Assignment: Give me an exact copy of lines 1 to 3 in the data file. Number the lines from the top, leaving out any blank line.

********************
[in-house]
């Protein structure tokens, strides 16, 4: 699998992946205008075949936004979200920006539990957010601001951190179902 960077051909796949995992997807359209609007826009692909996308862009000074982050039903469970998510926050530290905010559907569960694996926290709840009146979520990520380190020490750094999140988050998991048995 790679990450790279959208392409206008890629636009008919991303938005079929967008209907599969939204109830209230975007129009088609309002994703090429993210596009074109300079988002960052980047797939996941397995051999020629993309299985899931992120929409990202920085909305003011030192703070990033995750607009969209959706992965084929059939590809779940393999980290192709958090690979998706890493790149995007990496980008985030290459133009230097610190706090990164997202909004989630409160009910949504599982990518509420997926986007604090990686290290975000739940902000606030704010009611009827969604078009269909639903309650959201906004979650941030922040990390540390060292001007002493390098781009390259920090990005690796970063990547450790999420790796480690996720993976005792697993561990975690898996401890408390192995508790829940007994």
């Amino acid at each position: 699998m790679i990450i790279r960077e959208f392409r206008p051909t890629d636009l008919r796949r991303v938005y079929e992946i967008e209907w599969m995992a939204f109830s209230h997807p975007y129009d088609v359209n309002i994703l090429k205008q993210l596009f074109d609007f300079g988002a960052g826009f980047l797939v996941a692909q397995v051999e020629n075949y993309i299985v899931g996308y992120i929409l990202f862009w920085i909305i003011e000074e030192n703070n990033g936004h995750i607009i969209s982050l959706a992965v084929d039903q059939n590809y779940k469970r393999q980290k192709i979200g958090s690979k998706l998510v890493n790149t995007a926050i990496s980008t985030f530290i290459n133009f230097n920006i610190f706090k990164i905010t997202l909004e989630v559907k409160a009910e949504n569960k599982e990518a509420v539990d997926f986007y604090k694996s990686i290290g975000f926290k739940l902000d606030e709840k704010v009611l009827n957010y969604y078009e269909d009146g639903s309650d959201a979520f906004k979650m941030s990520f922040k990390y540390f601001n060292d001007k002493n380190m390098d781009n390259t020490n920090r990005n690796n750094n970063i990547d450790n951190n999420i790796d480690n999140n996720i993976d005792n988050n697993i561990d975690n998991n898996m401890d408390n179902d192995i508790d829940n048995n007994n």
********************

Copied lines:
[in-house]
């Protein structure tokens, strides 16, 4: 699998992946205008075949936004979200920006539990957010601001951190179902 960077051909796949995992997807359209609007826009692909996308862009000074982050039903469970998510926050530290905010559907569960694996926290709840009146979520990520380190020490750094999140988050998991048995 790679990450790279959208392409206008890629636009008919991303938005079929967008209907599969939204109830209230975007129009088609309002994703090429993210596009074109300079988002960052980047797939996941397995051999020629993309299985899931992120929409990202920085909305003011030192703070990033995750607009969209959706992965084929059939590809779940393999980290192709958090690979998706890493790149995007990496980008985030290459133009230097610190706090990164997202909004989630409160009910949504599982990518509420997926986007604090990686290290975000739940902000606030704010009611009827969604078009269909639903309650959201906004979650941030922040990390540390060292001007002493390098781009390259920090990005690796970063990547450790999420790796480690996720993976005792697993561990975690898996401890408390192995508790829940007994």
């Amino acid at each position: 699998m790679i990450i790279r960077e959208f392409r206008p051909t890629d636009l008919r796949r991303v938005y079929e992946i967008e209907w599969m995992a939204f109830s209230h997807p975007y129009d088609v359209n309002i994703l090429k205008q993210l596009f074109d609007f300079g988002a960052g826009f980047l797939v996941a692909q397995v051999e020629n075949y993309i299985v899931g996308y992120i929409l990202f862009w920085i909305i003011e000074e030192n703070n990033g936004h995750i607009i969209s982050l959706a992965v084929d039903q059939n590809y779940k469970r393999q980290k192709i979200g958090s690979k998706l998510v890493n790149t995007a926050i990496s980008t985030f530290i290459n133009f230097n920006i610190f706090k990164i905010t997202l909004e989630v559907k409160a009910e949504n569960k599982e990518a509420v539990d997926f986007y604090k694996s990686i290290g975000f926290k739940l902000d606030e709840k704010v009611l009827n957010y969604y078009e269909d009146g639903s309650d959201a979520f906004k979650m941030s990520f922040k990390y540390f601001n060292d001007k002493n380190m390098d781009n390259t020490n920090r990005n690796n750094n970063i990547d450790n951190n999420i790796d480690n999140n996720i993976d005792n988050n697993i561990d975690n998991n898996m401890d408390n179902d192995i508790d829940n048995n007994n």